Check Facebook While You Read This Article
With all the distractions we are presented with these days from connecting with our friends on Facebook and other social networks, it can be very difficult to focus on schoolwork. It is easy to blog about your life, text your friends, watch music videos on YouTube or do an inordinate number of other things when you’re supposed to be working on an essay or studying for finals. In addition, parents are struggling to adjust to a world in which their kids would generally rather look at words on a cell phone screen than have a conversation on the phone.
For the older generations, it is simply not the culture they grew up with so it makes sense that we are likely to see some resistance to it. However, we should admit that there are some frightening aspects to our dependence today on technology and media.
An Associated Press article recently noted that there is a negative correlation between the time we spend in front of TVs and computers and school performance. Although the study makes sense to a certain extent, this is not true for every individual since some finish their homework and study before using either of those devices. I would like to note that studies like the Associated Press study assume that time spent not being productive is time strictly wasted.
However, I want to point out that the AP’s logic betrays an ignorance of the creative process. We are not designed to maintain a constant focus on assigned tasks. We need breaks to relieve our conscious minds of the pressure to perform well — a pressure that can lock us into a single mode of thinking. Considering something else for a while can clear away that single mode of thinking and allow us the opportunity to look at an issue through fresh eyes. This is the beauty of the media and technology that are so-called distractions. Yet, similar to eating fast food, time spent with technology and social media is best spent in moderation given that multi-tasking is not really good for anyone; consistently monitoring when the next Facebook wall post or text message comes may not be healthy behavior to incorporate into one’s lifestyle.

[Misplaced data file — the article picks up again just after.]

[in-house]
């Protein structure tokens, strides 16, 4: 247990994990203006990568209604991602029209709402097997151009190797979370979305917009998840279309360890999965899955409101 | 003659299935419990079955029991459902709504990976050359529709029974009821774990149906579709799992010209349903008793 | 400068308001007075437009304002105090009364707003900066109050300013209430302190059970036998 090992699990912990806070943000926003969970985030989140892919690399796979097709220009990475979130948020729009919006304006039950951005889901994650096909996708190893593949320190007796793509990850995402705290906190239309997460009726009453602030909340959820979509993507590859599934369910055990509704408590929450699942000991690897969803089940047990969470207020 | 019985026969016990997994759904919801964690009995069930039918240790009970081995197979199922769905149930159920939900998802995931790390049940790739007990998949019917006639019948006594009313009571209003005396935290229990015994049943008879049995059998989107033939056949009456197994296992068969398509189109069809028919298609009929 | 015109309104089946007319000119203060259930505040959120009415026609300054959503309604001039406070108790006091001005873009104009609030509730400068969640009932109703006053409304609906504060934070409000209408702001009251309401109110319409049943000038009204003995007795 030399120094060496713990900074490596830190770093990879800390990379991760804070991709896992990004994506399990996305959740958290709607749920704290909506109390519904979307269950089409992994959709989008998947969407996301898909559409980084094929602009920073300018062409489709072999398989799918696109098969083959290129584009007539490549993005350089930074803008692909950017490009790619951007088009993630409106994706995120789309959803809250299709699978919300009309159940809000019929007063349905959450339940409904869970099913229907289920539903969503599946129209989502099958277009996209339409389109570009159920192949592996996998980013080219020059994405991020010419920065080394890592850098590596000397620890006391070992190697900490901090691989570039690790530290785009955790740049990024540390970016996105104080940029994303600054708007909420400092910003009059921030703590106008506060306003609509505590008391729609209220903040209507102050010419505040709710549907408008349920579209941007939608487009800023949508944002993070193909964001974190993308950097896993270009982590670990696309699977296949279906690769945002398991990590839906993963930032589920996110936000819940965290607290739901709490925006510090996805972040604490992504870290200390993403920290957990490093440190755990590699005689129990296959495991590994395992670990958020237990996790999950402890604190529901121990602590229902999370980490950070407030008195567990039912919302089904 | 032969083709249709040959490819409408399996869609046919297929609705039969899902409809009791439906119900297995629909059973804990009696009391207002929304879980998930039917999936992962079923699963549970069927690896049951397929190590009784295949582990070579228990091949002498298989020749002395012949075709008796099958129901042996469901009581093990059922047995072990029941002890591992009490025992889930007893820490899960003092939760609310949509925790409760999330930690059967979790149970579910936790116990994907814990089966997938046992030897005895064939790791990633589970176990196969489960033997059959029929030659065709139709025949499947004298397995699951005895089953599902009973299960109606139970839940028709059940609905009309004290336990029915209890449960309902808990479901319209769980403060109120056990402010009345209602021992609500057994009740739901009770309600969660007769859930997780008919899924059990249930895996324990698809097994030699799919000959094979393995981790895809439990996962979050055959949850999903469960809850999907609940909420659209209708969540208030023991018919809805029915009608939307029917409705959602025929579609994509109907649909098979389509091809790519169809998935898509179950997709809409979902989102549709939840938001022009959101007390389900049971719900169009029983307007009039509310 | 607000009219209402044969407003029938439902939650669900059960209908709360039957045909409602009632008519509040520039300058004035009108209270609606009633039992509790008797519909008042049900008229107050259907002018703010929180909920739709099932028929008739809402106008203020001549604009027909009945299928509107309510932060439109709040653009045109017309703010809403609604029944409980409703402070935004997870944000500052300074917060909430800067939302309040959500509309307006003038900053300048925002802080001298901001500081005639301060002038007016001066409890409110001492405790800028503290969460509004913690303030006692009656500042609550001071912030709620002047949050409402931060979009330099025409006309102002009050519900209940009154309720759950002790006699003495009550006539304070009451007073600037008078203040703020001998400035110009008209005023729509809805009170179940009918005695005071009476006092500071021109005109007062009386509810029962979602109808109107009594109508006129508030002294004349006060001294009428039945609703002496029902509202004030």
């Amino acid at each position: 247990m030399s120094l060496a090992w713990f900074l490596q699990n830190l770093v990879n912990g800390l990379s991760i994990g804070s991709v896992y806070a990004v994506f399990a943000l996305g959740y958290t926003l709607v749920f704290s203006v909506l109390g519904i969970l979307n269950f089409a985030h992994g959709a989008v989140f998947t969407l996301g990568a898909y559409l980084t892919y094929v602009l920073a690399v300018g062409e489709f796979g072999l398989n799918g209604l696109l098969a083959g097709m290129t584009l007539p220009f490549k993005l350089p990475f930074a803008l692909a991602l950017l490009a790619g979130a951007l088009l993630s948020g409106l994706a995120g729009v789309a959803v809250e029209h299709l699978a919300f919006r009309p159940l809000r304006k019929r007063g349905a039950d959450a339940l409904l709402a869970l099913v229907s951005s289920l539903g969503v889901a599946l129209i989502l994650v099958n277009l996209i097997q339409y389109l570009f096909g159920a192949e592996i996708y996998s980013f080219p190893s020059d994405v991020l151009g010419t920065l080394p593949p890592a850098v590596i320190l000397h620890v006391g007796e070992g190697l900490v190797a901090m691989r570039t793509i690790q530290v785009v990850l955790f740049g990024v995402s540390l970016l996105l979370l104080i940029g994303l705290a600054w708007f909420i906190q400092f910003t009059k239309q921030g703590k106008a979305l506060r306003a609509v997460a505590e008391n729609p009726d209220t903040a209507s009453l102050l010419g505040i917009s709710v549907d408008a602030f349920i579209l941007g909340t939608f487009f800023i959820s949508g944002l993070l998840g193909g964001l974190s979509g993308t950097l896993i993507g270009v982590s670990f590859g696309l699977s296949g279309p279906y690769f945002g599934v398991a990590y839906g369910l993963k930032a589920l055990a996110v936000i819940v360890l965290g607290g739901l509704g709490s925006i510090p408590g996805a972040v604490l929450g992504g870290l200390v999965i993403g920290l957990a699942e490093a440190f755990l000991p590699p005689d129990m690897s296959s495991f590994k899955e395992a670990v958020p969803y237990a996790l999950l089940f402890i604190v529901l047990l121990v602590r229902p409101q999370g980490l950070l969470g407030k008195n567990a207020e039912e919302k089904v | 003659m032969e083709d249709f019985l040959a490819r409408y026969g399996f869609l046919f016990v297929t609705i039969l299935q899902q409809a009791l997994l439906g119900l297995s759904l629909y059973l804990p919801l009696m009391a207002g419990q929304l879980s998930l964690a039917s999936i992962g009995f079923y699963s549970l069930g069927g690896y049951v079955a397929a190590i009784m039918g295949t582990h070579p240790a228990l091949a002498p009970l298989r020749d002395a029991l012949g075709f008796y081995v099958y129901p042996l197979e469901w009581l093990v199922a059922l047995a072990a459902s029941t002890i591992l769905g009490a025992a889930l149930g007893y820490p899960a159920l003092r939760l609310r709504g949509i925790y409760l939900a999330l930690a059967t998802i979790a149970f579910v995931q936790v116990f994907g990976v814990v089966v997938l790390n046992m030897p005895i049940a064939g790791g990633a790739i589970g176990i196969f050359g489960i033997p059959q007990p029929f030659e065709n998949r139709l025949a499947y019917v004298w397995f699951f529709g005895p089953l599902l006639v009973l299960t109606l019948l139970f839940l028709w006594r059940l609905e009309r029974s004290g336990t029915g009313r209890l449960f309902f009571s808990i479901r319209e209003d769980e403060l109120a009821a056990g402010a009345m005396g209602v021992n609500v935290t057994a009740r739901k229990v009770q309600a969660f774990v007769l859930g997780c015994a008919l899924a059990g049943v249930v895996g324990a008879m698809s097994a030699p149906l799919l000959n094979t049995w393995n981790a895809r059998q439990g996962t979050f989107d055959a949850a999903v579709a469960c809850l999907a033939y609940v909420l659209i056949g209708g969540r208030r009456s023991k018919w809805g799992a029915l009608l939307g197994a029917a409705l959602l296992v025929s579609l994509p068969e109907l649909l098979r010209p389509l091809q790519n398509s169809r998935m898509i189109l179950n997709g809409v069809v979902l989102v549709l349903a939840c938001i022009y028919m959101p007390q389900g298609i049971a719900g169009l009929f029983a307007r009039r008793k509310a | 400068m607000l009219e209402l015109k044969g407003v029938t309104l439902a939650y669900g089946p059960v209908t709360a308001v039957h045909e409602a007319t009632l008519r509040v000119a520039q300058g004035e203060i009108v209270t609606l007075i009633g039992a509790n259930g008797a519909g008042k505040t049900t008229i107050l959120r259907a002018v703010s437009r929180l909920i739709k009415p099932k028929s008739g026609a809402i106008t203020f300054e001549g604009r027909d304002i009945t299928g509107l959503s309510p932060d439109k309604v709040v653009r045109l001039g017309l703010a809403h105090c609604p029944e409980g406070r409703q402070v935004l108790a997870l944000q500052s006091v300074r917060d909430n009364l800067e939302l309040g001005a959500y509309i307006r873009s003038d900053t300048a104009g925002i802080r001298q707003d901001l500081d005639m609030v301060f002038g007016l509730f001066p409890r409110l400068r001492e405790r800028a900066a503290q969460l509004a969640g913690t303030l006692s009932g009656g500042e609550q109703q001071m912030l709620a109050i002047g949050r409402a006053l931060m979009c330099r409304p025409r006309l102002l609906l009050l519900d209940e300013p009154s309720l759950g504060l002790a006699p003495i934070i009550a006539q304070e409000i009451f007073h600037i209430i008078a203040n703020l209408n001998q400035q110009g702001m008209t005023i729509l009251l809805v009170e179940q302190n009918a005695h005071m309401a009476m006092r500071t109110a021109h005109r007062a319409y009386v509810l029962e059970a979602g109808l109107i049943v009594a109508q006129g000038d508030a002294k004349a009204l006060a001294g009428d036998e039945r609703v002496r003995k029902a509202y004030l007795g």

To keep myself motivated to stay away from distractions sometimes, I find it helpful to set aside a specific time for using social networking, other recreational websites and other forms of media and technology to increase my productivity. For example, I’ve allotted myself time to check my Facebook profile once in the morning and once in the evening. I know that if I don’t give myself any limits, I’m capable of staying on Facebook and “becoming a fan” of 10 more pages instead of trying to adhere to the rule of 3 hours of studying for every academic unit. I’m sure that many people experience this problem too, so make sure to set aside time for leisure time. If you specifically find social networking sites like Facebook and Twitter distracting, try studying away from a computer using textbooks or even use a computer which has those sites blocked. Alternatively, you could arrange study groups with your friends so you can keep each other motivated as well as helping each other out.
I’ll admit that during the time I took to write this article, I’ve taken a couple of breaks to go on Facebook to see what my friends are up to. Sometimes relapses happen where you have a setback with your plans. But don’t worry, I reminded myself that my friends will still be on my Facebook profile after I finished my work, so I immediately closed my Internet browser upon logging onto my account and got back to business.
Kevin Phan is a fourth-year biological sciences major. He can be reached at firstname.lastname@example.org.